[from] Russian Winter

by Daphne Kalotay, 2010

[Nina, a once famous Bolshoi ballerina who defected from Soviet Russia, now in her eighties, in pain, and in a wheelchair, remembers her start as a dancer.]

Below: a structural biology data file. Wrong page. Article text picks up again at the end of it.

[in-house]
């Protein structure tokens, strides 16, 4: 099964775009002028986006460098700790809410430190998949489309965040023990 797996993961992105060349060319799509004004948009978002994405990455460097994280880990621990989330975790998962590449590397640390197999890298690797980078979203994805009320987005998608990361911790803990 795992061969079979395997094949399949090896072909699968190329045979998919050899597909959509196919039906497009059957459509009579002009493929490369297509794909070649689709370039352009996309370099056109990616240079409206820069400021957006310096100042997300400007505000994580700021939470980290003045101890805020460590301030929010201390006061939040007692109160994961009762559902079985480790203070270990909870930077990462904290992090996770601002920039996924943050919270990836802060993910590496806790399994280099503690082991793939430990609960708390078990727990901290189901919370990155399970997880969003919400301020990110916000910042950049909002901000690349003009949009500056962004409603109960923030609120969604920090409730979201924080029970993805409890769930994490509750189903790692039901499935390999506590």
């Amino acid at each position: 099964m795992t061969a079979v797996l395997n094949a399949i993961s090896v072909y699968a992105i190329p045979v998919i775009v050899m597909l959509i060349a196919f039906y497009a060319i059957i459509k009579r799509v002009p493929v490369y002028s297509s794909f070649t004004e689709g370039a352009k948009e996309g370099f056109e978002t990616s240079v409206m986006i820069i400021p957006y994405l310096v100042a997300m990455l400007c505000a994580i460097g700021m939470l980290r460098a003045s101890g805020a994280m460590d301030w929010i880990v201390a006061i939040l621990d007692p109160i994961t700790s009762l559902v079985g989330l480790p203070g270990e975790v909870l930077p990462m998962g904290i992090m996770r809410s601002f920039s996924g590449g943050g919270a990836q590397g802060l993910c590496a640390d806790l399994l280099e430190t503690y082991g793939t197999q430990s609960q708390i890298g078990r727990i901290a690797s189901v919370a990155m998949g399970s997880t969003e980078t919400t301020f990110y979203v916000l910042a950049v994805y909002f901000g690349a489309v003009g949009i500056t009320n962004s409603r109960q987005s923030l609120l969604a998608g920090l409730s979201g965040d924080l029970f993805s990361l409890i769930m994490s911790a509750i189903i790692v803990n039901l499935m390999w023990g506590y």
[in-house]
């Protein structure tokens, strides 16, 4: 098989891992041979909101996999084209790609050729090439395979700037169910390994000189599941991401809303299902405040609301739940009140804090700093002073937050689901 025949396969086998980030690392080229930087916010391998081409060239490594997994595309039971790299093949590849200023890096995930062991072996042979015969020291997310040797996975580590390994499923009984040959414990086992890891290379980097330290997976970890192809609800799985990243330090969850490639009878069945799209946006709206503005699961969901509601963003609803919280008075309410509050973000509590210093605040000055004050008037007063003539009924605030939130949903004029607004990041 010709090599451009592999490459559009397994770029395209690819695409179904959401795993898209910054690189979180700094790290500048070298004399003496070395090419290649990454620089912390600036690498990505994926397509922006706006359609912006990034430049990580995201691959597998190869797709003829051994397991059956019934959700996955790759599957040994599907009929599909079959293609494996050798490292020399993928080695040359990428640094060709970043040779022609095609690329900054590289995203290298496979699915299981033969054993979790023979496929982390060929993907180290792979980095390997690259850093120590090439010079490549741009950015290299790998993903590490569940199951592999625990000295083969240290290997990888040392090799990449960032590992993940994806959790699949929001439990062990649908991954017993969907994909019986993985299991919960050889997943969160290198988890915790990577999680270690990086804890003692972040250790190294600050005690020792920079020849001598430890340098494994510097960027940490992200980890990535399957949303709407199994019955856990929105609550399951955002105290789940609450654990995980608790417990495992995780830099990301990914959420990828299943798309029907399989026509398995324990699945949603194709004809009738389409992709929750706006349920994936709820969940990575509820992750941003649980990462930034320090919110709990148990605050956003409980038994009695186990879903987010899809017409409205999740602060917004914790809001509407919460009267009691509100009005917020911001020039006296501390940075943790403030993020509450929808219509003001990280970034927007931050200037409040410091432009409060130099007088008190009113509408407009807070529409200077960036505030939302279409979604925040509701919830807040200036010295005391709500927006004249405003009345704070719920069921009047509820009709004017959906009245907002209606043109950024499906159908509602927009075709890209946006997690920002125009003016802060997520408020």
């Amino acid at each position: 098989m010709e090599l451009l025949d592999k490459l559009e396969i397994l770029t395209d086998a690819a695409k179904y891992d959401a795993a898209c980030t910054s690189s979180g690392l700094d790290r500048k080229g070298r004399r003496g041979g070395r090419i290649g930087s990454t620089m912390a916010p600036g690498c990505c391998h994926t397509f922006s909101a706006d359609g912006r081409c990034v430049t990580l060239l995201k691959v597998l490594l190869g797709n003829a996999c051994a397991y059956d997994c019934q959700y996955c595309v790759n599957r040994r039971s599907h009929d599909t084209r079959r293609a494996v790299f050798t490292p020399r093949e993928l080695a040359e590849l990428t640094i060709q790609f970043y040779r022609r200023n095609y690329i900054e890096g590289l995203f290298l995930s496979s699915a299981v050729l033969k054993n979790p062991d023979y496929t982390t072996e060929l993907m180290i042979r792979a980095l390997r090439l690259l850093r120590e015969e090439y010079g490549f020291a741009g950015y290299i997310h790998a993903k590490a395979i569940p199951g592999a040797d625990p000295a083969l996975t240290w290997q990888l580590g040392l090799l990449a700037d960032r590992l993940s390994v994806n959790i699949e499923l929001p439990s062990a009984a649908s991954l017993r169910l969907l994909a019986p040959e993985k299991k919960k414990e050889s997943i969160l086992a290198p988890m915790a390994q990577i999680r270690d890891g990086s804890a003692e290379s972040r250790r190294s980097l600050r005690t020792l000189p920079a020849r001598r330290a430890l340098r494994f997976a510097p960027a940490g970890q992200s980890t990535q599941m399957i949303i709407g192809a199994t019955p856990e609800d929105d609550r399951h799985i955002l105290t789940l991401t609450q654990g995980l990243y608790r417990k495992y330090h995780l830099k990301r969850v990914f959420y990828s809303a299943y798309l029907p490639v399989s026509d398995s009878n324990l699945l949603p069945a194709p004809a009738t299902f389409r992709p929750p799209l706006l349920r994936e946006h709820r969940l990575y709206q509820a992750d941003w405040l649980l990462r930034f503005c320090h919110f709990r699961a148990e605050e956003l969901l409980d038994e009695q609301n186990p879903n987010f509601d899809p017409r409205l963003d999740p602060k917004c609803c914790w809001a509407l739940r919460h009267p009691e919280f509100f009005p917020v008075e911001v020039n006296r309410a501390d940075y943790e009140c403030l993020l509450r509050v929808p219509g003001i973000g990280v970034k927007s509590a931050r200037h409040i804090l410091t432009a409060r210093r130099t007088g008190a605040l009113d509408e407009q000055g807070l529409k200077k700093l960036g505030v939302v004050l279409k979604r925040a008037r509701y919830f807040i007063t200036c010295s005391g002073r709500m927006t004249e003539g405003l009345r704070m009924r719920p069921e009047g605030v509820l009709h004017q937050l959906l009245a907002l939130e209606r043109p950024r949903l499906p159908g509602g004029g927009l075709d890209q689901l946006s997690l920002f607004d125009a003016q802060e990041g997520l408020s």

“when she has worked her muscles too hard, her entire body feels as if it is trembling inside. knots in her legs, hips, feet. stockings bloody at the toes. some days everything comes together beautifully, her body obeys and even surprises her with its achievements. other days it disappoints her. she is forever cleaning her toe shoes and ironing her costumes, stitching elastics and ribbons onto her slippers. listening to notes after rehearsal, shedding occasional tears. the frustration of unattainable perfection… she kisses her mother’s cheeks and steps out into the twilight, past children playing hockey in the alley, their bright voices like chimes in the cut-glass air. in the street overstuffed trams roll slowly by, passengers clinging to the sides, as Nina heads to her world of tights and tutus, of makeup rubbed on and then off, of the Bolshoi curtains drawn apart and then together again, their gold tassels swinging.”

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